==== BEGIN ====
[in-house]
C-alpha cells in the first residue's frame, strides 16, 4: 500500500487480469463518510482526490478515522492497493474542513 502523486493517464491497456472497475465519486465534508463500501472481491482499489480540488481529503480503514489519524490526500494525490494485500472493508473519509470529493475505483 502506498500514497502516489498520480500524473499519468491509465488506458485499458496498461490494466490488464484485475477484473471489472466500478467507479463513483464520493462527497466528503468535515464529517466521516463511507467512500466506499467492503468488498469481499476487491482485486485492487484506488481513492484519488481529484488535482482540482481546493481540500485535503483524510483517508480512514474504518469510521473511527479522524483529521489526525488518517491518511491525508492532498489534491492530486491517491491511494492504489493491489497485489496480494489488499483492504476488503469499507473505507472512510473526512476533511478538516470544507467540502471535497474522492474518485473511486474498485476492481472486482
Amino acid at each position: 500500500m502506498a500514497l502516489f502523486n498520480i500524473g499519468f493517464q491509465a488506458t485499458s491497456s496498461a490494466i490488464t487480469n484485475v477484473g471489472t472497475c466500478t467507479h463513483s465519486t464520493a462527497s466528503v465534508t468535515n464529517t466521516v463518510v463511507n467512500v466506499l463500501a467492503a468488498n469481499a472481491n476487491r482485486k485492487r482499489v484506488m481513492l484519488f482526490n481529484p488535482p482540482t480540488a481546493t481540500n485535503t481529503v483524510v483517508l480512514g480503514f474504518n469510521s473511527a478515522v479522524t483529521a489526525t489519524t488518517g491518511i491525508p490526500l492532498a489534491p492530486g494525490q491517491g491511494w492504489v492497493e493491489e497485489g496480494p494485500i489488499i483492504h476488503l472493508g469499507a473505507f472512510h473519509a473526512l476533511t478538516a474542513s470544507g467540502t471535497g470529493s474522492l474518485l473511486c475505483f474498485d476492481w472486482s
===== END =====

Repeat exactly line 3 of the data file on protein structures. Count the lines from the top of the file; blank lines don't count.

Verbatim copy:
Amino acid at each position: 500500500m502506498a500514497l502516489f502523486n498520480i500524473g499519468f493517464q491509465a488506458t485499458s491497456s496498461a490494466i490488464t487480469n484485475v477484473g471489472t472497475c466500478t467507479h463513483s465519486t464520493a462527497s466528503v465534508t468535515n464529517t466521516v463518510v463511507n467512500v466506499l463500501a467492503a468488498n469481499a472481491n476487491r482485486k485492487r482499489v484506488m481513492l484519488f482526490n481529484p488535482p482540482t480540488a481546493t481540500n485535503t481529503v483524510v483517508l480512514g480503514f474504518n469510521s473511527a478515522v479522524t483529521a489526525t489519524t488518517g491518511i491525508p490526500l492532498a489534491p492530486g494525490q491517491g491511494w492504489v492497493e493491489e497485489g496480494p494485500i489488499i483492504h476488503l472493508g469499507a473505507f472512510h473519509a473526512l476533511t478538516a474542513s470544507g467540502t471535497g470529493s474522492l474518485l473511486c475505483f474498485d476492481w472486482s